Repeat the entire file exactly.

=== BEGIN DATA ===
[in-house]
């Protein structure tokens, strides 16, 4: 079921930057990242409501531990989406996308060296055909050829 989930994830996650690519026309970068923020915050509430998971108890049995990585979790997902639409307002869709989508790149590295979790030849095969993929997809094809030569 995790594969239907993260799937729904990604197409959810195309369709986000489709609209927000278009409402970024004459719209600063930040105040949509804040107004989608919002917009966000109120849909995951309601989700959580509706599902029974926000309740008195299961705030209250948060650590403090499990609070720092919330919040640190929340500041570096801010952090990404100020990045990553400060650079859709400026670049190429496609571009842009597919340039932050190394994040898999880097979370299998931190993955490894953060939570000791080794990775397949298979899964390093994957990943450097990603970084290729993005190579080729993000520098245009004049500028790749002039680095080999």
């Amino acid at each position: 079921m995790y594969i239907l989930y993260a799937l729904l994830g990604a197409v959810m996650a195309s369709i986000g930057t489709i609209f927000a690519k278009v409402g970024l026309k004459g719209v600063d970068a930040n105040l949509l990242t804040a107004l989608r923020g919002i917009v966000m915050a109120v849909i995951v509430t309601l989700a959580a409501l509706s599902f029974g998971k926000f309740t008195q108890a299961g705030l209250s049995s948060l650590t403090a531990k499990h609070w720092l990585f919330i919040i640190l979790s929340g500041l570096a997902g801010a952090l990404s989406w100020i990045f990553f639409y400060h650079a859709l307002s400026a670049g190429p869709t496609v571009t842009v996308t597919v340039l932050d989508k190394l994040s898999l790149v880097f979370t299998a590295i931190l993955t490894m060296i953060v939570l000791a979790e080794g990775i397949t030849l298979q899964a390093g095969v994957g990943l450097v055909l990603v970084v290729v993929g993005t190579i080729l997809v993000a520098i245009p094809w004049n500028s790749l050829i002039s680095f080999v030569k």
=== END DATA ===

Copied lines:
[in-house]
């Protein structure tokens, strides 16, 4: 079921930057990242409501531990989406996308060296055909050829 989930994830996650690519026309970068923020915050509430998971108890049995990585979790997902639409307002869709989508790149590295979790030849095969993929997809094809030569 995790594969239907993260799937729904990604197409959810195309369709986000489709609209927000278009409402970024004459719209600063930040105040949509804040107004989608919002917009966000109120849909995951309601989700959580509706599902029974926000309740008195299961705030209250948060650590403090499990609070720092919330919040640190929340500041570096801010952090990404100020990045990553400060650079859709400026670049190429496609571009842009597919340039932050190394994040898999880097979370299998931190993955490894953060939570000791080794990775397949298979899964390093994957990943450097990603970084290729993005190579080729993000520098245009004049500028790749002039680095080999």
């Amino acid at each position: 079921m995790y594969i239907l989930y993260a799937l729904l994830g990604a197409v959810m996650a195309s369709i986000g930057t489709i609209f927000a690519k278009v409402g970024l026309k004459g719209v600063d970068a930040n105040l949509l990242t804040a107004l989608r923020g919002i917009v966000m915050a109120v849909i995951v509430t309601l989700a959580a409501l509706s599902f029974g998971k926000f309740t008195q108890a299961g705030l209250s049995s948060l650590t403090a531990k499990h609070w720092l990585f919330i919040i640190l979790s929340g500041l570096a997902g801010a952090l990404s989406w100020i990045f990553f639409y400060h650079a859709l307002s400026a670049g190429p869709t496609v571009t842009v996308t597919v340039l932050d989508k190394l994040s898999l790149v880097f979370t299998a590295i931190l993955t490894m060296i953060v939570l000791a979790e080794g990775i397949t030849l298979q899964a390093g095969v994957g990943l450097v055909l990603v970084v290729v993929g993005t190579i080729l997809v993000a520098i245009p094809w004049n500028s790749l050829i002039s680095f080999v030569k």